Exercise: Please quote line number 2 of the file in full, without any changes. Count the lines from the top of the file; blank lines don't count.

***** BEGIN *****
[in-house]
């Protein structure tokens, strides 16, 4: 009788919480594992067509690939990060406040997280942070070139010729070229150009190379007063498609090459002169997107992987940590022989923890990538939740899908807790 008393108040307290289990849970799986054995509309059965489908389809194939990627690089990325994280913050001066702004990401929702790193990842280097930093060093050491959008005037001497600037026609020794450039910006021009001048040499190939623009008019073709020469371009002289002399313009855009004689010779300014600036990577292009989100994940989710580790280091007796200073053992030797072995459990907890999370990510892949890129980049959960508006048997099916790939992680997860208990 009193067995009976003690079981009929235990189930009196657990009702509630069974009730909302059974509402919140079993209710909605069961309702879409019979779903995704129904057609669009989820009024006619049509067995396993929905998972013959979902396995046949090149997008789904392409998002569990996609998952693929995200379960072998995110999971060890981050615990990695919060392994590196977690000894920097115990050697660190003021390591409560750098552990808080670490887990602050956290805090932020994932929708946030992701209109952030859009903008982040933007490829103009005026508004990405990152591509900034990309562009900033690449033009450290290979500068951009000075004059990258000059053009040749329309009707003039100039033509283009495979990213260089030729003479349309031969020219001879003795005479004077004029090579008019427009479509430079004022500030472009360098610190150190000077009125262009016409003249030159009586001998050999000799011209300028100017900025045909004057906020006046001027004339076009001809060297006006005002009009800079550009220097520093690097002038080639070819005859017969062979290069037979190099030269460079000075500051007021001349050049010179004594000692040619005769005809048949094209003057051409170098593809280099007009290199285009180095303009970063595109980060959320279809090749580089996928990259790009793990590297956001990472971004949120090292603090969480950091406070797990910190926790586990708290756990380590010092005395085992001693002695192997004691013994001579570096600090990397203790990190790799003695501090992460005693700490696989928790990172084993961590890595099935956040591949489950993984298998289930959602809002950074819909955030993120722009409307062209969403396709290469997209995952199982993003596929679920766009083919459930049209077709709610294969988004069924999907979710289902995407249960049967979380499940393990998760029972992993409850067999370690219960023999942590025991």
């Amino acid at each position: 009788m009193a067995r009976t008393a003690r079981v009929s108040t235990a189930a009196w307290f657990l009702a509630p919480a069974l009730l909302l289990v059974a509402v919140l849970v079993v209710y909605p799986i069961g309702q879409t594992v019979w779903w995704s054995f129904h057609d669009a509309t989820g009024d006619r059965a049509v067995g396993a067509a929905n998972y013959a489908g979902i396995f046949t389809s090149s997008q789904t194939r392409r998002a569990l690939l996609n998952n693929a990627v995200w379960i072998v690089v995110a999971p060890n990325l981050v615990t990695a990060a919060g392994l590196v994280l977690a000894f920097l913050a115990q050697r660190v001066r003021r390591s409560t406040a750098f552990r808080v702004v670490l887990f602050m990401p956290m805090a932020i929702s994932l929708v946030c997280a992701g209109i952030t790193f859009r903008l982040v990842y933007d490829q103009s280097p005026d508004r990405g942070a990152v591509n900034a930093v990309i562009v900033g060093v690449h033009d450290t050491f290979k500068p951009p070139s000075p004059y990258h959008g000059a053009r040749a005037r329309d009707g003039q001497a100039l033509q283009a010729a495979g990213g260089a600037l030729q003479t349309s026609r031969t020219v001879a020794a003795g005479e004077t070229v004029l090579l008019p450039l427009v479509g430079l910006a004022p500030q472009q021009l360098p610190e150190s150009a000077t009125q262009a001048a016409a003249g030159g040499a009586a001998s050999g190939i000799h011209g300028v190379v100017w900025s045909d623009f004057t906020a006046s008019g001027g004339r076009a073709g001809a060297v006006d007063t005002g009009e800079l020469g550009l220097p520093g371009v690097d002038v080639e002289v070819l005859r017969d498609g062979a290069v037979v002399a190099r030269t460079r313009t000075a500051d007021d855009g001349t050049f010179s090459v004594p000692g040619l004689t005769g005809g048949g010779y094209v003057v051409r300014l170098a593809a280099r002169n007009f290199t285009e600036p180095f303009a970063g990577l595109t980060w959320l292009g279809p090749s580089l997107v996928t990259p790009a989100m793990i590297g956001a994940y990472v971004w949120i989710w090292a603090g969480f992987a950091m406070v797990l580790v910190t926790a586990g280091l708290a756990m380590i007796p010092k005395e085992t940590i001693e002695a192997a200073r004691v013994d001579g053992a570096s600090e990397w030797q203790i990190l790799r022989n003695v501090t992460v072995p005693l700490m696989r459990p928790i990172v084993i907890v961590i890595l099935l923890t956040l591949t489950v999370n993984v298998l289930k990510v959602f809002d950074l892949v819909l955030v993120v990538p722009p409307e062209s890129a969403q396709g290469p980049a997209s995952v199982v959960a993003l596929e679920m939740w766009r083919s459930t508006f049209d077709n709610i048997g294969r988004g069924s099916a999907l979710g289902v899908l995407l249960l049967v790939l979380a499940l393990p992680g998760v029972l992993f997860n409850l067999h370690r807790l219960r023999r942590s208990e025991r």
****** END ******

């Protein structure tokens, strides 16, 4: 009788919480594992067509690939990060406040997280942070070139010729070229150009190379007063498609090459002169997107992987940590022989923890990538939740899908807790 008393108040307290289990849970799986054995509309059965489908389809194939990627690089990325994280913050001066702004990401929702790193990842280097930093060093050491959008005037001497600037026609020794450039910006021009001048040499190939623009008019073709020469371009002289002399313009855009004689010779300014600036990577292009989100994940989710580790280091007796200073053992030797072995459990907890999370990510892949890129980049959960508006048997099916790939992680997860208990 009193067995009976003690079981009929235990189930009196657990009702509630069974009730909302059974509402919140079993209710909605069961309702879409019979779903995704129904057609669009989820009024006619049509067995396993929905998972013959979902396995046949090149997008789904392409998002569990996609998952693929995200379960072998995110999971060890981050615990990695919060392994590196977690000894920097115990050697660190003021390591409560750098552990808080670490887990602050956290805090932020994932929708946030992701209109952030859009903008982040933007490829103009005026508004990405990152591509900034990309562009900033690449033009450290290979500068951009000075004059990258000059053009040749329309009707003039100039033509283009495979990213260089030729003479349309031969020219001879003795005479004077004029090579008019427009479509430079004022500030472009360098610190150190000077009125262009016409003249030159009586001998050999000799011209300028100017900025045909004057906020006046001027004339076009001809060297006006005002009009800079550009220097520093690097002038080639070819005859017969062979290069037979190099030269460079000075500051007021001349050049010179004594000692040619005769005809048949094209003057051409170098593809280099007009290199285009180095303009970063595109980060959320279809090749580089996928990259790009793990590297956001990472971004949120090292603090969480950091406070797990910190926790586990708290756990380590010092005395085992001693002695192997004691013994001579570096600090990397203790990190790799003695501090992460005693700490696989928790990172084993961590890595099935956040591949489950993984298998289930959602809002950074819909955030993120722009409307062209969403396709290469997209995952199982993003596929679920766009083919459930049209077709709610294969988004069924999907979710289902995407249960049967979380499940393990998760029972992993409850067999370690219960023999942590025991």